The best draft-eligible players from the Canadian Hockey League descended on Vancouver last month to take part in the annual CHL/NHL Top Prospects Game - as well as specialized on and off-ice testing.

Based out west, this was my first opportunity in some cases to view players from the OHL and QMJHL in a live setting.

Here are a few observations on some of my standouts in the game:


Jake Bean (Calgary-WHL) - Excellent skater - tested well in the on-ice aspect. Makes intelligent plays out of his own zone, uses shifty movements to start rushes and keep his lanes open for accurate outlet passes. Strong offensive instincts, he reads the defenders position and reacts accordingly to create breakouts. Carries the puck with confidence. Works the offensive point with quick edge work and a heads-up approach, gets his shot off quickly and consistently hits the net. Stock has been rising; steps up when in the spotlight.

William Bitten (Flint-OHL) - A very good skater who tested well in the on-ice workouts, compact with good multi-directional movements and explosion out of turns. Small but scrappy, drives to the difficult areas with the ability to create and score. Seems to have a nose for the net and enjoys attacking the crease to create havoc - has that 'buzz-saw' mentality.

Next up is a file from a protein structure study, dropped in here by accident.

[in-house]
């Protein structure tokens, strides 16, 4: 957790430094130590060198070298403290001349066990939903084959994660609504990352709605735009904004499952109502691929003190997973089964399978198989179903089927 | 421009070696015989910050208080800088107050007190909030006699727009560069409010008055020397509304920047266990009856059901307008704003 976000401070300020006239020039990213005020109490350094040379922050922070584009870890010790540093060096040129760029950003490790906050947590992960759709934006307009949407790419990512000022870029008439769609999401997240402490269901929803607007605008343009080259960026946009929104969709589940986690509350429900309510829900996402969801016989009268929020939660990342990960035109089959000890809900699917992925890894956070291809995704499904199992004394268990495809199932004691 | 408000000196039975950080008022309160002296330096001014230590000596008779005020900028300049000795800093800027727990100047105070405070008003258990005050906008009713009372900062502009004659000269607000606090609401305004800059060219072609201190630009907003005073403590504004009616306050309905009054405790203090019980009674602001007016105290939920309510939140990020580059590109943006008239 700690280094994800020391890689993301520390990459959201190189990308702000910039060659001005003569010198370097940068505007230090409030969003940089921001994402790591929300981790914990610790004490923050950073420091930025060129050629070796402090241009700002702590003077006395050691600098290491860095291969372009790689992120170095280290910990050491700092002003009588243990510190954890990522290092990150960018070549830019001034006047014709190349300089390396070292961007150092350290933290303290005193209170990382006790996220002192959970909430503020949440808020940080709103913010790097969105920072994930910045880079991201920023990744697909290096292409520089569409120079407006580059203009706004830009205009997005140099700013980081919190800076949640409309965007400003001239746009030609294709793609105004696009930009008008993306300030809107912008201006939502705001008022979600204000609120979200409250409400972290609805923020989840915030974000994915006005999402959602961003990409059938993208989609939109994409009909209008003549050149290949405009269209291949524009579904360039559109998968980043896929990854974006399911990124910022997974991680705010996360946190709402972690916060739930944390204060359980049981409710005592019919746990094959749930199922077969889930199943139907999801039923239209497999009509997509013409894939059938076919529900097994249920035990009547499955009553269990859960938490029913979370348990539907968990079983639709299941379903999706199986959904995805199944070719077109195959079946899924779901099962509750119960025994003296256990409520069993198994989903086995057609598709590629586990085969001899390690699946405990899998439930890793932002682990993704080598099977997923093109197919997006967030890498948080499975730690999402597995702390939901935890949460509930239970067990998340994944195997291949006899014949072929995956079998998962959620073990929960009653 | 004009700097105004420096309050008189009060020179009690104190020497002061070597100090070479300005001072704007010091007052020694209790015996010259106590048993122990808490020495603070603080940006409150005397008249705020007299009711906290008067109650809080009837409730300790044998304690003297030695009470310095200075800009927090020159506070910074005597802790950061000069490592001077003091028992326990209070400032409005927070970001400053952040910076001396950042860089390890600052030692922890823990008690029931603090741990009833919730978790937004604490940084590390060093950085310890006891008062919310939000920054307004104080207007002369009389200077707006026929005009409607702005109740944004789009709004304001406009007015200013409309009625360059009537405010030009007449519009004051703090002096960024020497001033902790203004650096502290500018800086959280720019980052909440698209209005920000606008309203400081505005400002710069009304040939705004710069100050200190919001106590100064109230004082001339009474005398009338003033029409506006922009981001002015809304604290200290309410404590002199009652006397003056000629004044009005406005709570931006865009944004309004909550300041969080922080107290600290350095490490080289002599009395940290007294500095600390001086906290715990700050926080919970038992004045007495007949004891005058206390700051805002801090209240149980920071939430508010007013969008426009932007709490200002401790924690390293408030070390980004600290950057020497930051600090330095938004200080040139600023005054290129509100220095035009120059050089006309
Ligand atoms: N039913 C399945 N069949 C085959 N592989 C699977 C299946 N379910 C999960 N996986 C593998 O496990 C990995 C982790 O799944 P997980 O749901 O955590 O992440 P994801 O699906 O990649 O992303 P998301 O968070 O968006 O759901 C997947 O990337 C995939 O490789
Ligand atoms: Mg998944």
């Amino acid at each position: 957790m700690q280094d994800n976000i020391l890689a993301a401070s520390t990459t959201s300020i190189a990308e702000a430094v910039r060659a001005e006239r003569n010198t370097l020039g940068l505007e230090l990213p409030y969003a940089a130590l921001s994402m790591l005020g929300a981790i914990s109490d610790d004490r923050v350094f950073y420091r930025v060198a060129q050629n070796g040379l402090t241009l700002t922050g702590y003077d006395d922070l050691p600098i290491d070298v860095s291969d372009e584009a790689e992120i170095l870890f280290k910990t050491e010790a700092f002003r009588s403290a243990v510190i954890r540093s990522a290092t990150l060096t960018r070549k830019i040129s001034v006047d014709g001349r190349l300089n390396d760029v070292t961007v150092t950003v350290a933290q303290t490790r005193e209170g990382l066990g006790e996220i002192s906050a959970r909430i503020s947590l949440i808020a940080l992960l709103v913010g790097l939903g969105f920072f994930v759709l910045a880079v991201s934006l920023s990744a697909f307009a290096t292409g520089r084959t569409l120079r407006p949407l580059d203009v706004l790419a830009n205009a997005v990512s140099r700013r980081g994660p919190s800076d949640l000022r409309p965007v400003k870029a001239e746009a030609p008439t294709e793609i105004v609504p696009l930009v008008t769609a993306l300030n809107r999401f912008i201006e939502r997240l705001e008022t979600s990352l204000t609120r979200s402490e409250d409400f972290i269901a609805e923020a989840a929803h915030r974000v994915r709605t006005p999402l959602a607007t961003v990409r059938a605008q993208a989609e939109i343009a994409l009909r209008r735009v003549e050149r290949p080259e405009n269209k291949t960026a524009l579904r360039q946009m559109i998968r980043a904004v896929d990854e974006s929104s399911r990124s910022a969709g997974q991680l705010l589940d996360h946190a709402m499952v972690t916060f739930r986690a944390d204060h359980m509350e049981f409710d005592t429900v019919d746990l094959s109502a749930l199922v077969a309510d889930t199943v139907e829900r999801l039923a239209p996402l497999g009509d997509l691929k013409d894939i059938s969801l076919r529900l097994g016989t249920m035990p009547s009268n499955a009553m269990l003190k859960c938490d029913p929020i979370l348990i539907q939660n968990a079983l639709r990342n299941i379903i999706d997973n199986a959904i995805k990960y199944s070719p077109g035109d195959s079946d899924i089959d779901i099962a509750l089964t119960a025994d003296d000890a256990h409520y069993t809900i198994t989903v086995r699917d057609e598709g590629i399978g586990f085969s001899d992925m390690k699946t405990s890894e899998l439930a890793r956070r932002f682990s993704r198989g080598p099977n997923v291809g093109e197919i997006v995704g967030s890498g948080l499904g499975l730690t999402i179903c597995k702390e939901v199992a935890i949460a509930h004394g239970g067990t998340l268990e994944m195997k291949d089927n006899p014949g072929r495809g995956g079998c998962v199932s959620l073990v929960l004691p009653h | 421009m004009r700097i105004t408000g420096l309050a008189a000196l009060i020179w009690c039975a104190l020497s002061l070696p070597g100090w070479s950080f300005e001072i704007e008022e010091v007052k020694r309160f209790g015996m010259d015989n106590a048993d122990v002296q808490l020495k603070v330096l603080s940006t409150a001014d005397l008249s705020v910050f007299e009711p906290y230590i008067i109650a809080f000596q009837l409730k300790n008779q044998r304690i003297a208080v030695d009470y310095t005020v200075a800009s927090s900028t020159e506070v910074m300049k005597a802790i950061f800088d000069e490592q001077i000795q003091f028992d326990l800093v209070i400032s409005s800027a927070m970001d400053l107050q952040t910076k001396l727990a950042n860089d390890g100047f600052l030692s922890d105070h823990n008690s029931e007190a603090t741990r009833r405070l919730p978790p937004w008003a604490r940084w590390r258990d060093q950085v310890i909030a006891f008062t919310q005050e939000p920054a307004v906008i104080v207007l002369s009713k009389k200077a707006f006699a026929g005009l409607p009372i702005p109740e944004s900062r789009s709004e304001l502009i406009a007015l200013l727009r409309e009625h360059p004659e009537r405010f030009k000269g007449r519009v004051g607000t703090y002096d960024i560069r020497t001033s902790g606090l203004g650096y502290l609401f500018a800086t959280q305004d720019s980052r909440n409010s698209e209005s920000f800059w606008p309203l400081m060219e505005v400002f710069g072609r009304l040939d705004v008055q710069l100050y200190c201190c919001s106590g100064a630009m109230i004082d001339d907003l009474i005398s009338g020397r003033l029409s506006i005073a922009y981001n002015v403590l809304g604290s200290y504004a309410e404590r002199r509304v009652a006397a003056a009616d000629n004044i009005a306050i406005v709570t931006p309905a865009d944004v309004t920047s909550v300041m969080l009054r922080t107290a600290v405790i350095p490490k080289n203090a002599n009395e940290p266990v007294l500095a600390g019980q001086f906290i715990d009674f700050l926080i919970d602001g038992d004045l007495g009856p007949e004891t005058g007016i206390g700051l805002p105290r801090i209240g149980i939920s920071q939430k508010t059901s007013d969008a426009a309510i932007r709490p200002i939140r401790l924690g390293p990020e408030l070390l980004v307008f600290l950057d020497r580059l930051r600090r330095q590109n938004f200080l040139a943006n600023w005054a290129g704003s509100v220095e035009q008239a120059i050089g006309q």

Pierre-Luc Dubois (Cape Breton-QMJHL) - Showed speed and powerful skating in on-ice workouts but also had to re-do a drill multiple times because he kept losing the puck. Excellent work off the wall to create space and make impressive plays, creates from below the goal line. Shoots and bullies his way to scoring chances with power, but can make skilled plays with soft hands; a real power forward. My MVP from this game and one of few players to bring a real wow factor. Going top 5 in the draft may be a possibility.